The anxiety and tension of a prolonged winless start to the campaign has been abolished. Now, Heart can concentrate on building a potent campaign with an ambition of participating in the finals series.
Mental strength and a belief to overcome adversity have been the achilles heels in Heart’s short tenure in the A-League.
While their attacking harvest of speedy, mobile attacking players has the potential to cause opposition havoc, the Heart must back up their positive display with a vibrant showing in south-east Queensland against Gold Coast United.
Goal shortage apparent at Melbourne Victory
A team who were widely regarded to have the utmost attacking talent within the A-League is palpably struggling to hit its mark.
Having only scored four goals in six matches – the lowest in the competition – Melbourne Victory’s lack of penetration in the attacking final third is a cause for concern.
With a glut of aptitude in the vein of Archie Thompson, Harry Kewell, Jean Carlos Solorzano, Carlos Hernandez and Marco Rojas, it’s difficult to envisage how a side with a raft of attacking options could lack the poise to harm its opposition.
Victory boss Mehmet Durakovic – in his first A-League season at the helm – hasn’t been able to deploy a coherent football structure thus far, to the dismay of its fervent supporter base.
Despite missing a platoon of first-team players in last week’s gloomy 0-0 draw with Central Coast Mariners, Victory possessed a team certainly capable of challenging for the three points, or at very least, appear threatening on the opposition’s goal.
However, Victory rarely looked like scoring when venturing forward, being limited to several half chances and hopeful crosses in the box.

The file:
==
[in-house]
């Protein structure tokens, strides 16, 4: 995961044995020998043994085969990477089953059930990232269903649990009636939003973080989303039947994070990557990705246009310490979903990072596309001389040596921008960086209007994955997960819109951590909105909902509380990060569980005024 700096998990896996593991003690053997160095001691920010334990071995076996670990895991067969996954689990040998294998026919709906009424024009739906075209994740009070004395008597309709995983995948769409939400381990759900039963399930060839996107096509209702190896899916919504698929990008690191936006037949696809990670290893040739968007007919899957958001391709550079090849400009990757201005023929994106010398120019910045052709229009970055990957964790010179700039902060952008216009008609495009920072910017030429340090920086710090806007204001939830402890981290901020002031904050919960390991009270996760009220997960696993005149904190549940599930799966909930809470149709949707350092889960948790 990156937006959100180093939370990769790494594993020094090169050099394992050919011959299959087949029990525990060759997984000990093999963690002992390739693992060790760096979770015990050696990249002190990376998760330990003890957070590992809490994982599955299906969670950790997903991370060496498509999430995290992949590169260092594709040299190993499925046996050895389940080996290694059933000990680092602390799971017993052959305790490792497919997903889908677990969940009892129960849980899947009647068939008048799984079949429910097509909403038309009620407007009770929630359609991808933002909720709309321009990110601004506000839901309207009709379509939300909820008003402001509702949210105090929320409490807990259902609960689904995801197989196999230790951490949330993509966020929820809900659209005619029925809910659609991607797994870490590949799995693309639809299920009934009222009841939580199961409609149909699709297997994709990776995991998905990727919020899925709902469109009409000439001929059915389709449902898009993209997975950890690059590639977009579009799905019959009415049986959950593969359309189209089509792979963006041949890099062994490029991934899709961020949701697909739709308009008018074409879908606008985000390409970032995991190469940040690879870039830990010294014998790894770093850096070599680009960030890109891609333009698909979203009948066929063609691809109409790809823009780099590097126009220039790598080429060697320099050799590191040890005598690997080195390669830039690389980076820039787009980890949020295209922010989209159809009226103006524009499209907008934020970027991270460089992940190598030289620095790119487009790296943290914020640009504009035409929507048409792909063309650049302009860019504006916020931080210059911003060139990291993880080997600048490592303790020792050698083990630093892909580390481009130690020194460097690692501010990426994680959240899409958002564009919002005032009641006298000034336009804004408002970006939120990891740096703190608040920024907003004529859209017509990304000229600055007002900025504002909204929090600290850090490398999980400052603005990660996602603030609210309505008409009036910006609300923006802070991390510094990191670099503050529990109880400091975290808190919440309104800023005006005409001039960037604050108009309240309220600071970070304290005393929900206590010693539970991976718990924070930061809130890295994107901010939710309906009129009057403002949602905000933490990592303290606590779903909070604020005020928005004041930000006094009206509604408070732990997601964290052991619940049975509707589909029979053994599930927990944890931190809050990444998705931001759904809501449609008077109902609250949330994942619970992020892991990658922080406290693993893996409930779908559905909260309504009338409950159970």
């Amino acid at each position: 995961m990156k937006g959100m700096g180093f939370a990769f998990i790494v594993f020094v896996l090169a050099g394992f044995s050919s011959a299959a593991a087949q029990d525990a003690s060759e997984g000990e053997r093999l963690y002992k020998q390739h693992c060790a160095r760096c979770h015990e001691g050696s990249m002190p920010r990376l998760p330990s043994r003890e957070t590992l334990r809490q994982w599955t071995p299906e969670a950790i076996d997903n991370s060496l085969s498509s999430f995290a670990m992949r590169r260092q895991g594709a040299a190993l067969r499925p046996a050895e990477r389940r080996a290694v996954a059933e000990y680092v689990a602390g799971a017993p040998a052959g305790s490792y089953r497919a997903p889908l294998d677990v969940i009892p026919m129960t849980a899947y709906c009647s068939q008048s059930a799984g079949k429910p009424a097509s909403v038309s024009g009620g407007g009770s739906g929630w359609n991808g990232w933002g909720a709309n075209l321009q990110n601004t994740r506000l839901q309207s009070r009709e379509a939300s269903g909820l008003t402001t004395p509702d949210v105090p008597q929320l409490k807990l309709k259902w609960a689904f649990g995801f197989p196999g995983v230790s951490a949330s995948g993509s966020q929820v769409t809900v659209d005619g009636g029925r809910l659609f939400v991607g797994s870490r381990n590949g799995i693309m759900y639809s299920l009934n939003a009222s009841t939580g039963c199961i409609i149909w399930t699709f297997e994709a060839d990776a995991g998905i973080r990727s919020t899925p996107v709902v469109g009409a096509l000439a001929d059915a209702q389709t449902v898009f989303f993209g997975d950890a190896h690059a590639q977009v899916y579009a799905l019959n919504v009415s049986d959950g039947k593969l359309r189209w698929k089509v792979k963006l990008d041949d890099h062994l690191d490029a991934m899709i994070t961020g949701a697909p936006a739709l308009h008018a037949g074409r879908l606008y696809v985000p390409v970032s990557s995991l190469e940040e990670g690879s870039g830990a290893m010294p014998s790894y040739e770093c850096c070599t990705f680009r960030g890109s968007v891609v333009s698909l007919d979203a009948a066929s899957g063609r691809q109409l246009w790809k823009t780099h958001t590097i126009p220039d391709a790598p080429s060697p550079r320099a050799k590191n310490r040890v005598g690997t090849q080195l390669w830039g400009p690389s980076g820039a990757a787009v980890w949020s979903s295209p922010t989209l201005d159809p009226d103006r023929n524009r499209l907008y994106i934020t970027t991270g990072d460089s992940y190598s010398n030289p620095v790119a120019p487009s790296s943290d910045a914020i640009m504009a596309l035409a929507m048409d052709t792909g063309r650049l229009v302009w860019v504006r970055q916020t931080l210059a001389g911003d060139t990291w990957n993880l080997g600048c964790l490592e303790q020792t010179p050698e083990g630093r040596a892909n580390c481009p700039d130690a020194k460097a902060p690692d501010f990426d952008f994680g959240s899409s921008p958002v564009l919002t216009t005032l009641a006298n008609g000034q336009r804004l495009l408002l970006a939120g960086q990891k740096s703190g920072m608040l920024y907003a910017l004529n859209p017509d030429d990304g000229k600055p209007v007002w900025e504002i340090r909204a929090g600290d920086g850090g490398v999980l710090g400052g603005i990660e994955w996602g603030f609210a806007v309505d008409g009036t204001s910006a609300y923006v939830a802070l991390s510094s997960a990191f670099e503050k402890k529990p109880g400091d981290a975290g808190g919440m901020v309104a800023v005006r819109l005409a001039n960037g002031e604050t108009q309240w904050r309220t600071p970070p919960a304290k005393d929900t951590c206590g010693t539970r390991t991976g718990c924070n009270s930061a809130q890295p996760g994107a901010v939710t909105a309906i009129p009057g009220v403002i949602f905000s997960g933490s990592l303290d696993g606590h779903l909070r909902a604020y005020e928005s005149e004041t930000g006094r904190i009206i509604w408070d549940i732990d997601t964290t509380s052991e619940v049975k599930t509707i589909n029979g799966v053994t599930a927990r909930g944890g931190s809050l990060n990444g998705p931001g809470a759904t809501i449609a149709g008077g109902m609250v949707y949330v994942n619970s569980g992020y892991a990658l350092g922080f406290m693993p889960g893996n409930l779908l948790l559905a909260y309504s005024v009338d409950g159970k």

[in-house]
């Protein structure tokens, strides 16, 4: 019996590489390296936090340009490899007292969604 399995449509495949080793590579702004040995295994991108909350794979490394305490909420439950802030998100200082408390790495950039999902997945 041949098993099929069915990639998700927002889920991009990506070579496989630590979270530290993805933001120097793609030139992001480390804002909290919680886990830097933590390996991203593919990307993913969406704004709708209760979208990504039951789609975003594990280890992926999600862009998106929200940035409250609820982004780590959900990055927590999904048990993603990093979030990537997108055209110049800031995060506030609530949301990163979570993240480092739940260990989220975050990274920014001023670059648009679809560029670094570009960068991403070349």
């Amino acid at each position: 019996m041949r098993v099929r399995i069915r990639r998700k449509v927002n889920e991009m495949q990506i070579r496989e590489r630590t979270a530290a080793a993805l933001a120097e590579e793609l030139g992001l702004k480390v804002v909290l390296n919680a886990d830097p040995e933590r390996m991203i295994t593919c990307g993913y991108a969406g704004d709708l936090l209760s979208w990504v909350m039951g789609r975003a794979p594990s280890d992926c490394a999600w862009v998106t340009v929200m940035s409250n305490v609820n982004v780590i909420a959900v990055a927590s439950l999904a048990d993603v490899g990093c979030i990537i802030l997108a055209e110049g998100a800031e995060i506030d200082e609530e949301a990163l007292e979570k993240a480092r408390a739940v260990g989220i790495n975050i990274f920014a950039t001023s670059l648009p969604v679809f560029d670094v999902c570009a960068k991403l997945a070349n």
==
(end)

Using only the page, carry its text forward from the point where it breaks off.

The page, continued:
While the Mariners defence were resolute and disciplined, Victory struggled for any fluency or camaraderie when venturing forward.
Their inability to retain possession, dictate the tempo of the game, nor apply taxing pressure on the Mariners defence were telling factors of a structure, which isn’t coming to fulfilment.
The tenuous showing in the attacking half was truly an accurate reflection of its early start to the season.
In a surprising twist, Melbourne has the equal best defensive record thus far, having only conceded four goals – level with table-toppers Brisbane Roar.
Whilst championships are habitually built on a robust, organised defensive unit, a disjointed attacking display will not help the cause. Victory portrays a vast amount of talent; it just needs to work collectively as a team.
Durakovic has a duty to get this group working in tandem, in line with his adopted football philosophy. If this can be achieved, then the formidable force everyone initially expected will ultimately come into fruition.
Courtesy of Goal Weekly